Michael Owen is in danger of becoming a symbol of Real Madrid’s decline – but is winning fans over and doing pretty well when given a chance, as Phil Ball explains
So Michael Owen is the latest victim of those nasty local cliques in which Johnny Foreigner has specialised, ever since Kevin Keegan went to Hamburg? Real Madrid’s Raúl, a nasty piece of work according to certain recent reports in the English sports media, has apparently been making life uncomfortable for the latest export of England’s finest, telling the recently departed José Antonio Camacho to leave him out of the team because he wanted his mate Fernando Morientes to play instead. Raúl was also the alleged guilty party in the cold shouldering of Nicolas Anelka, but if this was true then surely he deserves a medal for bravery above and beyond the call of duty.
In Japan, A-list celebrities from overseas often endorse products – from canned coffee to cheap shampoo – that they would never purchase in their lives. Footballers are no exception. David Beckham is, of course, as ubiquitous here as everywhere else in the world.
We were well into added time when Scott Dobie hit a cross from the right. It came off a Plymouth defender and went out for a corner. I looked across at the manager, Nigel Pearson. At other times when I’ve wanted to run up the field, people have told me to go back. No faith in football to come up with a wonder moment. But now I thought, “Sod it.” What was there to lose? Nigel shrugged his shoulders and waved me up. I began my 100-yard dash up the pitch, hoping to arrive in the penalty area before Graham Anthony took the corner.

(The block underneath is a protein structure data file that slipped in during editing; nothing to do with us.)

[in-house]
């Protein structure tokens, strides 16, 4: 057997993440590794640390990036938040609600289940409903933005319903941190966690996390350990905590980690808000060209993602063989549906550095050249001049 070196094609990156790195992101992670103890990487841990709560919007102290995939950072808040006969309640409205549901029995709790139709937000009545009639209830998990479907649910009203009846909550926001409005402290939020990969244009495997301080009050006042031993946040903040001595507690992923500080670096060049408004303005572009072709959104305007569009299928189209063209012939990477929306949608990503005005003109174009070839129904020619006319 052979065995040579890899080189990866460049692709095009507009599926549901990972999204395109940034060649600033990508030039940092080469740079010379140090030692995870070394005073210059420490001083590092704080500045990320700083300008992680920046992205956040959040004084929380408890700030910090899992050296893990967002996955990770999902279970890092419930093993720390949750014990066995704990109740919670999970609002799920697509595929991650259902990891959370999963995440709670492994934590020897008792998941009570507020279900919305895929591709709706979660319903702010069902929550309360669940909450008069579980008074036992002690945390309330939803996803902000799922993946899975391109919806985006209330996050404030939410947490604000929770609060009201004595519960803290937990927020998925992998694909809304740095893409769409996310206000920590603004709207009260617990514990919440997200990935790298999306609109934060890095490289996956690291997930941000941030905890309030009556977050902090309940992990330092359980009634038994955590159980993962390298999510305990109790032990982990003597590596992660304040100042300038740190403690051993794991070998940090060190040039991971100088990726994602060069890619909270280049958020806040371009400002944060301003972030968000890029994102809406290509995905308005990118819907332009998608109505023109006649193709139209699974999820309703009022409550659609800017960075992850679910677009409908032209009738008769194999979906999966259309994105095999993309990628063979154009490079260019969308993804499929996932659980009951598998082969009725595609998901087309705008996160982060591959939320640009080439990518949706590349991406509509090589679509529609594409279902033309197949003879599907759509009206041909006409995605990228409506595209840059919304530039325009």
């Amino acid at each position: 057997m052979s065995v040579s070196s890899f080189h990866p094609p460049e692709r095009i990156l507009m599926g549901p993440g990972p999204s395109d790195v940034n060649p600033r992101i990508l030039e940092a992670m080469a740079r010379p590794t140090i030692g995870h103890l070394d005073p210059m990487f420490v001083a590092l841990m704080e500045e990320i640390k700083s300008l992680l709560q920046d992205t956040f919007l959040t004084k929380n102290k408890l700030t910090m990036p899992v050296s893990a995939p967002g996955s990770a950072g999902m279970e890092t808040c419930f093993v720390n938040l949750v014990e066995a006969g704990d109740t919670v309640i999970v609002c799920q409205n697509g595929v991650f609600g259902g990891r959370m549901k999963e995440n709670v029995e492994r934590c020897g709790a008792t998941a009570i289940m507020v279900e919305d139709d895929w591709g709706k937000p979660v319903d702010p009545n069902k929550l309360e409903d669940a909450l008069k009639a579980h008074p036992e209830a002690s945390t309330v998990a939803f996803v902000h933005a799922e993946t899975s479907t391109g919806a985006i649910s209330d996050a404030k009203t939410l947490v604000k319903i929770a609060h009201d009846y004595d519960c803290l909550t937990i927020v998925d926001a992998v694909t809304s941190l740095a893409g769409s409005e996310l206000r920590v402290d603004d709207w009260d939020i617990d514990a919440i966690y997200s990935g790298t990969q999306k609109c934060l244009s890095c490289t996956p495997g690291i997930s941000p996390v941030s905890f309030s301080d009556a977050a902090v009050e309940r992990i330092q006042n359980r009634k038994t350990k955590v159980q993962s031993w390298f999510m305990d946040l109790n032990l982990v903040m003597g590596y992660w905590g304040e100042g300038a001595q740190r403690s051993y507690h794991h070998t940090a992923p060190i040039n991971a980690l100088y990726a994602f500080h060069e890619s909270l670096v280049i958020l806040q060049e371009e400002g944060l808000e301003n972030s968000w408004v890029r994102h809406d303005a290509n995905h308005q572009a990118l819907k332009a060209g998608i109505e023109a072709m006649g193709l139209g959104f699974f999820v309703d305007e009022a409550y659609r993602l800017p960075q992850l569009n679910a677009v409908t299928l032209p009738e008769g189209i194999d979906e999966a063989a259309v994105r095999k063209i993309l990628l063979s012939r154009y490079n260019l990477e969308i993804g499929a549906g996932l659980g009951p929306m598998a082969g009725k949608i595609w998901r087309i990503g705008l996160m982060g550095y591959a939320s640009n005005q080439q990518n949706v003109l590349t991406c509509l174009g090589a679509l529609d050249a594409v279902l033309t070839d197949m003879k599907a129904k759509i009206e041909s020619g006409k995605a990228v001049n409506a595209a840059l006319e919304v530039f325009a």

Another summer of transfer-related theatre and drama resulted in some surprising deals and a whole lot of bad feeling, Jon Spurling writes
Sir Alex Ferguson described the summer transfer window as “an annual farce of half-truths” and David Moyes claimed it gives football writers the chance to “peddle irresponsible headlines”. The latest doses of rumour and counter rumour seem to have left many Premiership managers feeling far more drained and insecure than normal. “Yous are talking out of your backsides,” barked an apoplectic Ferguson when a gaggle of hacks suggested that Ruud van Nistelrooy was poised to move to Real Madrid. By simply adding the “ski” suffix to a player’s surname, or deploying the “Real deal” headline, tabloids can give even the most experienced manager nightmares, such is the financial clout of Chelsea and the Madrid giants.
Clubs must stop chasing glamorous players and remember they have a duty to their youngsters, warns Jon Spurling
The prize for this summer’s most revealing soundbite must surely be awarded to Dutch defender Michael Reiziger. Shortly before the 31-year-old completed his transfer to Middlesbrough, he commented: “I’m getting to the end of my career and I want to be able to say that I have played in the Premiership.” Jimmy Floyd Hasselbaink’s views on moving to Teesside also spoke volumes: “This move will make my family financially secure.” Avoiding any mention of future challenges – much less the possibility of actually winning trophies – the pair neatly encapsulated the prevailing attitude that exists at the top level in English football. Many Premiership chairmen, ever-conscious of season-ticket and replica-shirt sales, would rather spend large sums of money on a seasoned continental star, than invest time and patience in nurturing young British talent.